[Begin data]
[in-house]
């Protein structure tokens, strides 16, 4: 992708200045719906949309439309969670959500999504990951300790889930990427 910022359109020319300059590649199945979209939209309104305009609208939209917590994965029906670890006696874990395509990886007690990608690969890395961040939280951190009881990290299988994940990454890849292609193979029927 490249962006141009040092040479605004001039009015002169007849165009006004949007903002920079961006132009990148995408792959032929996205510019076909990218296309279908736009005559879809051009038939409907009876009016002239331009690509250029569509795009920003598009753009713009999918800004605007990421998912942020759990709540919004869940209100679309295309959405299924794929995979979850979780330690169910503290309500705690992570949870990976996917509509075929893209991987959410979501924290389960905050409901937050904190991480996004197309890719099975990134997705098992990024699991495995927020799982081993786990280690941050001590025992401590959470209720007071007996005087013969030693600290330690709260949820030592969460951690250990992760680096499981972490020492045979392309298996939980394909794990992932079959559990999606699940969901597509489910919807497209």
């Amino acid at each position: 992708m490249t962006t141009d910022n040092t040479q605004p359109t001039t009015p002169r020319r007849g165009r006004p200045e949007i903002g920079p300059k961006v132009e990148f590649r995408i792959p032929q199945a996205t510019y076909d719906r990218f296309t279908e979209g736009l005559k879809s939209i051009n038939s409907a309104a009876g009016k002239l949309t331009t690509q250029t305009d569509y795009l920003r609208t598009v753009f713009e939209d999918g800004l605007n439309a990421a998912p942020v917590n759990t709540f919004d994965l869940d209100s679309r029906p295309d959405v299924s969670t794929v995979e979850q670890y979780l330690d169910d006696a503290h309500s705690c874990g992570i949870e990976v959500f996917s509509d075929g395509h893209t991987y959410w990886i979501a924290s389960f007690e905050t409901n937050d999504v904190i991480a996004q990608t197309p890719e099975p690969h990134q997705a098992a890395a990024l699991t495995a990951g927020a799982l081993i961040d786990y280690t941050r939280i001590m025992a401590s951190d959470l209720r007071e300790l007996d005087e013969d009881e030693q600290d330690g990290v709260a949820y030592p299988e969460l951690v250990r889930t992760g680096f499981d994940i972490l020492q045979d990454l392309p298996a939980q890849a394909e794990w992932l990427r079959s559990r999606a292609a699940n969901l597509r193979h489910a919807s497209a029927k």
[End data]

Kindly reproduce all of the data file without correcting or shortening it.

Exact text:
[in-house]
């Protein structure tokens, strides 16, 4: 992708200045719906949309439309969670959500999504990951300790889930990427 910022359109020319300059590649199945979209939209309104305009609208939209917590994965029906670890006696874990395509990886007690990608690969890395961040939280951190009881990290299988994940990454890849292609193979029927 490249962006141009040092040479605004001039009015002169007849165009006004949007903002920079961006132009990148995408792959032929996205510019076909990218296309279908736009005559879809051009038939409907009876009016002239331009690509250029569509795009920003598009753009713009999918800004605007990421998912942020759990709540919004869940209100679309295309959405299924794929995979979850979780330690169910503290309500705690992570949870990976996917509509075929893209991987959410979501924290389960905050409901937050904190991480996004197309890719099975990134997705098992990024699991495995927020799982081993786990280690941050001590025992401590959470209720007071007996005087013969030693600290330690709260949820030592969460951690250990992760680096499981972490020492045979392309298996939980394909794990992932079959559990999606699940969901597509489910919807497209």
């Amino acid at each position: 992708m490249t962006t141009d910022n040092t040479q605004p359109t001039t009015p002169r020319r007849g165009r006004p200045e949007i903002g920079p300059k961006v132009e990148f590649r995408i792959p032929q199945a996205t510019y076909d719906r990218f296309t279908e979209g736009l005559k879809s939209i051009n038939s409907a309104a009876g009016k002239l949309t331009t690509q250029t305009d569509y795009l920003r609208t598009v753009f713009e939209d999918g800004l605007n439309a990421a998912p942020v917590n759990t709540f919004d994965l869940d209100s679309r029906p295309d959405v299924s969670t794929v995979e979850q670890y979780l330690d169910d006696a503290h309500s705690c874990g992570i949870e990976v959500f996917s509509d075929g395509h893209t991987y959410w990886i979501a924290s389960f007690e905050t409901n937050d999504v904190i991480a996004q990608t197309p890719e099975p690969h990134q997705a098992a890395a990024l699991t495995a990951g927020a799982l081993i961040d786990y280690t941050r939280i001590m025992a401590s951190d959470l209720r007071e300790l007996d005087e013969d009881e030693q600290d330690g990290v709260a949820y030592p299988e969460l951690v250990r889930t992760g680096f499981d994940i972490l020492q045979d990454l392309p298996a939980q890849a394909e794990w992932l990427r079959s559990r999606a292609a699940n969901l597509r193979h489910a919807s497209a029927k």